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First off, one is desktop while the i7-3940xm is designated as a mobile processor.

Also, the desktop model has a TDP of 95W while the mobile model has a TDP of 55W
 

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The i7-3940XM has less thermal output (TDP) than the 2600k, also it is made for laptops. Its more expensive simply because its harder to make and more expensive to make. so to get a profit from it they have to sell it at that price.

Performance wise, they're the same at the same clocks.
 

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Discussion Starter · #4 ·
Ahh OK Thanks, good to know and makes sense.

How about the i7-3960X compared with the i7-2600K?

Both are made for desktops, right? But the i7-3960X is a lot more expensive. I'm looking at the stats but not sure what makes it that much better (and expensive) than the 2600K?

Thanks,
 

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The 3940XM is an Ivy Bridge part, with all advantages that entails (better iGPU, PCIe 3.0, lower TDP and power usage, better IMC). It's also an Extreme edition part (black stickers are more expensive than blue:eek:).
It's also a mobile part, though I'm not sure if that matters in and of itself.

As for the 3960X, it's a hexacore extreme edition chip with almost twice the L3 cache, and Intel's flagship (3970X is the only higher part outside Xeons, and that's essentially the same chip with a clock bump).
 

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Quote:
Originally Posted by revlimiter View Post

Ahh OK Thanks, good to know and makes sense.

How about the i7-3960X compared with the i7-2600K?

Both are made for desktops, right? But the i7-3960X is a lot more expensive. I'm looking at the stats but not sure what makes it that much better (and expensive) than the 2600K?

Thanks,
3960X have 6 cores and 12 threads, 2600K have 4 cores and 8 threads, in heavily threaded operations 3960X can have up to 150% the performance of 2600K at the same clocks, in single thread application there performance would be about the same.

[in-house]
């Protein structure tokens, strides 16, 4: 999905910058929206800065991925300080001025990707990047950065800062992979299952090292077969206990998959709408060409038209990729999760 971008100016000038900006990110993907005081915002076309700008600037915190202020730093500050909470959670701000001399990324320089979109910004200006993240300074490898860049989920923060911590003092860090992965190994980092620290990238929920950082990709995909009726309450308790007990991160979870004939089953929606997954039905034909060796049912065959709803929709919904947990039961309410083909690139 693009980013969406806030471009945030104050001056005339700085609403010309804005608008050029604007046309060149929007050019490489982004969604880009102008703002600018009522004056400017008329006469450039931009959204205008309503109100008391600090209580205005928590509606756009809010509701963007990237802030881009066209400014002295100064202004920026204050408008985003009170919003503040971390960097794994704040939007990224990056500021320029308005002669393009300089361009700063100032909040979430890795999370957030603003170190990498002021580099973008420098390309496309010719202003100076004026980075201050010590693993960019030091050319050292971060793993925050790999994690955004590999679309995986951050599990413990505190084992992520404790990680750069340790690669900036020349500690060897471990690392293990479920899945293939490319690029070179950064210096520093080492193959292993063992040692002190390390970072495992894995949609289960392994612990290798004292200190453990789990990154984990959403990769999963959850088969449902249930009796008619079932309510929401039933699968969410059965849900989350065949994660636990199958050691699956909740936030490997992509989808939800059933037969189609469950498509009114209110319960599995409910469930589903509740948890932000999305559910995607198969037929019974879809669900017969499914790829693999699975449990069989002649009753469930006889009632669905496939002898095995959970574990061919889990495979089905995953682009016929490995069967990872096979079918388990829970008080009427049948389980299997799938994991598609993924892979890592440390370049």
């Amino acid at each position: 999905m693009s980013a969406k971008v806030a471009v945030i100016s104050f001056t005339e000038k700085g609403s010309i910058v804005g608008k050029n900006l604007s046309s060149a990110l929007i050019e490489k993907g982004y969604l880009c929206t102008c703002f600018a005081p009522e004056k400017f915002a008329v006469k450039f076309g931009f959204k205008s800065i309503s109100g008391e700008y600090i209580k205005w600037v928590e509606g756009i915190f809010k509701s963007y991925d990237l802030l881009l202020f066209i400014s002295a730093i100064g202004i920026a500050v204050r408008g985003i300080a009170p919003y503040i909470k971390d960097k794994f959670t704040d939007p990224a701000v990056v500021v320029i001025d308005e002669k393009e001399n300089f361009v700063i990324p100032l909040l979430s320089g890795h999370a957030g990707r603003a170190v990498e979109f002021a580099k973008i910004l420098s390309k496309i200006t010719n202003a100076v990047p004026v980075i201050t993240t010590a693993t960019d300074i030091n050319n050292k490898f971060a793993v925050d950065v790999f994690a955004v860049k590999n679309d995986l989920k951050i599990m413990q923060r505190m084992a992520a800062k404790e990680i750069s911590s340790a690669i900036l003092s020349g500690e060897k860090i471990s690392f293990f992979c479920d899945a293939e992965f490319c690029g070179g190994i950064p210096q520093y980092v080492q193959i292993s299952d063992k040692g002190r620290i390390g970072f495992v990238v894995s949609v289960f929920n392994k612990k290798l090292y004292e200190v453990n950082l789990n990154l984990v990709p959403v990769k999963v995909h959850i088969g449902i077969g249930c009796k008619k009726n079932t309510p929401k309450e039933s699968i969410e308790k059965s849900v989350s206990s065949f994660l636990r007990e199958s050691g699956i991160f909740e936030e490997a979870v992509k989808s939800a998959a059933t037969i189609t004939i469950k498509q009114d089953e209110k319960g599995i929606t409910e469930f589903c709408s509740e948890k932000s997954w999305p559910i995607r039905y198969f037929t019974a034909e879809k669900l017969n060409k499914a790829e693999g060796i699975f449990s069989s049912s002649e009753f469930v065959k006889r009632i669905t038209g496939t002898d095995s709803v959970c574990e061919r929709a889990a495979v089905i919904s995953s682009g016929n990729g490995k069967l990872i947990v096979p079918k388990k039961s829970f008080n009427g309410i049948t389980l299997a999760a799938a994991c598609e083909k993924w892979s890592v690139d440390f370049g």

However, the 3930K also have 6 cores and 12 threads, the only difference between it and the 3960X is that 3930K is clocked lower at stock and about $500 cheaper.
 

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Quote:
Originally Posted by revlimiter View Post

Ahh OK Thanks, good to know and makes sense.

How about the i7-3960X compared with the i7-2600K?

Both are made for desktops, right? But the i7-3960X is a lot more expensive. I'm looking at the stats but not sure what makes it that much better (and expensive) than the 2600K?

Thanks,
They're about the same performance per HZ, but the 3960X has 6 cores and 12 threads compared to the 2600k's 4 cores and 8 threads.
 

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Quote:
Originally Posted by sherlock View Post

3960X have 6 cores and 12 threads, 2600K have 4 cores and 8 threads, in heavily threaded operations 3960X can have up to 150% the performance of 2600K at the same clocks.

However, the 3930K also have 6 cores and 12 threads, the only difference between it and the 3960X is that 3930K is clocked lower at stock and about $500 cheaper.
Aaah you beat me to it...
 

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Quote:
Originally Posted by sherlock View Post

3960X have 6 cores and 12 threads, 2600K have 4 cores and 8 threads, in heavily threaded operations 3960X can have up to150% the performance of 2600K at the same clocks.
^this! In addition, the 3960x uses a different chipset than Sandy Bridge processors.
 

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Quote:
Originally Posted by aznpersuazn View Post

^this! In addition, the 3960x uses a different chipset than Sandy Bridge processors.